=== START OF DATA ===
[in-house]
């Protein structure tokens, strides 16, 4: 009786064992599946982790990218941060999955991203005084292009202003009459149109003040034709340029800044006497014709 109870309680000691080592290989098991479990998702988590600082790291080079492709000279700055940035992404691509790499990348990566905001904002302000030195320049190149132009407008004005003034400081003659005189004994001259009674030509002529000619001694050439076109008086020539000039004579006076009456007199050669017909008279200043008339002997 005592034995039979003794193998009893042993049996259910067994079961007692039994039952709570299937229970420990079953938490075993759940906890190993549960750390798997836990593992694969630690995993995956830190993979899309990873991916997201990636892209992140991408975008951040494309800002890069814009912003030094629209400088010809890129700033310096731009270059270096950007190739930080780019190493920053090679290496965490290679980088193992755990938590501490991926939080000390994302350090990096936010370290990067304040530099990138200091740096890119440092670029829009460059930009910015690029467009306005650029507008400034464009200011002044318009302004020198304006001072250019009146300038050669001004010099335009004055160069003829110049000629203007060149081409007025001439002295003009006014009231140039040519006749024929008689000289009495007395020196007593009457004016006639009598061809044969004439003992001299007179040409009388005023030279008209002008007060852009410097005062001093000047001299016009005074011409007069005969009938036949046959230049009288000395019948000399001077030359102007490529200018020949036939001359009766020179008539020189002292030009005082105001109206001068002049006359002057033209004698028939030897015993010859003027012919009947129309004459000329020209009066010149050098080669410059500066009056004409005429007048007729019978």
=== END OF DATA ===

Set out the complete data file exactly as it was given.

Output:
[in-house]
């Protein structure tokens, strides 16, 4: 009786064992599946982790990218941060999955991203005084292009202003009459149109003040034709340029800044006497014709 109870309680000691080592290989098991479990998702988590600082790291080079492709000279700055940035992404691509790499990348990566905001904002302000030195320049190149132009407008004005003034400081003659005189004994001259009674030509002529000619001694050439076109008086020539000039004579006076009456007199050669017909008279200043008339002997 005592034995039979003794193998009893042993049996259910067994079961007692039994039952709570299937229970420990079953938490075993759940906890190993549960750390798997836990593992694969630690995993995956830190993979899309990873991916997201990636892209992140991408975008951040494309800002890069814009912003030094629209400088010809890129700033310096731009270059270096950007190739930080780019190493920053090679290496965490290679980088193992755990938590501490991926939080000390994302350090990096936010370290990067304040530099990138200091740096890119440092670029829009460059930009910015690029467009306005650029507008400034464009200011002044318009302004020198304006001072250019009146300038050669001004010099335009004055160069003829110049000629203007060149081409007025001439002295003009006014009231140039040519006749024929008689000289009495007395020196007593009457004016006639009598061809044969004439003992001299007179040409009388005023030279008209002008007060852009410097005062001093000047001299016009005074011409007069005969009938036949046959230049009288000395019948000399001077030359102007490529200018020949036939001359009766020179008539020189002292030009005082105001109206001068002049006359002057033209004698028939030897015993010859003027012919009947129309004459000329020209009066010149050098080669410059500066009056004409005429007048007729019978």